The Faulty Logic Behind the Market Sell-off

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With the debt deal concluded, you might have expected global markets to have rallied. Instead, the Dow Jones industrial average closed down 266 points yesterday, or 2.2 percent.

The reason? There is a growing consensus among the investing class that a double-dip recession is imminent and that, as a result, stocks are in for tough times — and may even be poised for a crash.

You can’t argue with the market. If stocks fall, they fall. But the current outlook on equities may be based on faulty logic, namely that corporate profits and hence stock prices will track global GDP. For the past few years, profits have been strong even as GDP in many places has been weak, and there is little reason – based on what companies are saying over the past weeks – to believe that trend is at an end.

The sell-off of the past week and a half, which has continued even as the debt deal solidified, makes a certain amount of sense on paper. It’s been fueled by a raft of less-than-stellar economic data, ranging from a poor GDP report last Friday to weak future orders and declining consumer spending. And that data comes on top of uncertainty about just how bad the European banking and credit crisis will become. The upshot is that the investing class has turned distinctly bearish on the economy and future stock earnings.

Some of the most negative prognostication I’ve seen has come from the investing newsletter circuit. Perpetual bears like Marc Faber (whose regular report is called “Gloom, Boom & Doom”) are, not surprisingly, predicting a multi-year down market. But even less pessimistic market sages, including the widely respected John Hussman, have read the tea leaves of global economic data and concluded that a new recession is likely. Hussman is especially concerned about Chinese growth, which he believes will continue long-term but falter near-term, causing ripple effects in Canada, Australia and Brazil, among other countries.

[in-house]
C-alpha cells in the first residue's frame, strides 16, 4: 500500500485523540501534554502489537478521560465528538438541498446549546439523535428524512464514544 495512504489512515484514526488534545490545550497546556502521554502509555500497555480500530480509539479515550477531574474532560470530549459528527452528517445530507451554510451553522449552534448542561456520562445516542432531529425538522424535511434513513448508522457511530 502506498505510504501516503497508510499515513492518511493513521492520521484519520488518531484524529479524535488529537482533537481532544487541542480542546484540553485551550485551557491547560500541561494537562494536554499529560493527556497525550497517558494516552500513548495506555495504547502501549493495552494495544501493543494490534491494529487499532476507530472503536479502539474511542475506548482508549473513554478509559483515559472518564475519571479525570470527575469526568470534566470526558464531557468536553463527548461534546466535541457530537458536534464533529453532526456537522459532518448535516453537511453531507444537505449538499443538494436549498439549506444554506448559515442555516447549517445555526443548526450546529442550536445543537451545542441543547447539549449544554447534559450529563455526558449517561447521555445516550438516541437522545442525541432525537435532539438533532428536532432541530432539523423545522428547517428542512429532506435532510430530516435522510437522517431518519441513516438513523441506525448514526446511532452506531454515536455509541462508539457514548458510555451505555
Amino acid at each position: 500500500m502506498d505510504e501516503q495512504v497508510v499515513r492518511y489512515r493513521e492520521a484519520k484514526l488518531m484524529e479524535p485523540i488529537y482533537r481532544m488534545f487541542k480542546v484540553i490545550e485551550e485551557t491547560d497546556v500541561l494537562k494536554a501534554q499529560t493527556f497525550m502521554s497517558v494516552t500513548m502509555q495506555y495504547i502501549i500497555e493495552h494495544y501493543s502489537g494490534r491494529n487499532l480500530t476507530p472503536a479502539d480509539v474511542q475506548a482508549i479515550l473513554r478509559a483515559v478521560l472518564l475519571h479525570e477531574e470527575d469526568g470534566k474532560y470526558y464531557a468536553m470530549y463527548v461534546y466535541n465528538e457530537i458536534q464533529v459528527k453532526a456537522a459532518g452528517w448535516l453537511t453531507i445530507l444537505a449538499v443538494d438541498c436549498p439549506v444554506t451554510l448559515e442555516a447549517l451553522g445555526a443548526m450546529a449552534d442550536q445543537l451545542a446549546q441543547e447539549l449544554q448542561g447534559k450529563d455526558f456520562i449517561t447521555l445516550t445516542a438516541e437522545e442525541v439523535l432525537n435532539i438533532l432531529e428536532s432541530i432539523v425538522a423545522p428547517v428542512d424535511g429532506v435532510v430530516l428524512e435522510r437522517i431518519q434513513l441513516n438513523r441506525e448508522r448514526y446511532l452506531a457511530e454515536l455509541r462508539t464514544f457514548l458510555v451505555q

(MORE: Even With the Debt Deal, the U.S. May Get Downgraded)

But as I’ve noted in the past, what’s strange about all this is that somehow, amid the gloom, company after company has reported both record earnings and strong revenue growth. In fact, if you exclude financial companies, which are struggling under the combined weight of bad loans, anemic trading revenues, and new capital requirements, S&P 500 companies that have reported earnings this quarter are averaging nearly 22% earnings growth and nearly 12% revenue growth.  The revenue figure is especially powerful: Earnings can be massaged by astute accounting; but revenue reflects real demand.

Usually the market pays a premium for such growth, but stocks remain remarkably cheap. The average price-to-earnings ratio of S&P500 companies is about 12, well below historical averages and even cheaper when you look at the pathetically low yield on bonds.

None of that seems capable of swaying bearish sentiment, however, which holds that results to date are less important than results going forward — and that overall macroeconomic conditions globally won’t support the level of business we have seen.

(MORE: Why Americans Hated the Debt Debate and Why It’s Not Going to Change)

You can’t prove the prevailing wisdom is wrong (given that it’s about the future), but it’s worth remembering that the most successful investors routinely bet against the crowd. And it is my sense that investors are falling into the same trap they have been falling into for years: Namely, they are assuming that business trends closely track economic trends when in fact they are increasingly diverging. Global GDP numbers are weakening, and traders will trade on the economic data in the short-term, but it has little bearing on the long-term strength of companies. This has been a problem for years, and it remains one.

So as the drumbeat of negativity gets louder, note what is happening in Corporateland. Sure, some are doing better than others there – all is not equal among companies any more than among individuals. But using weak economic data as an indicator of stocks or company profits is a mistake. It is one that is routinely made, and occasionally makes people money. But it will surely lead to missed opportunities and to a fundamental misreading of powerful trends propelling technology companies, industrial corporations and even many retailers relentlessly forward.

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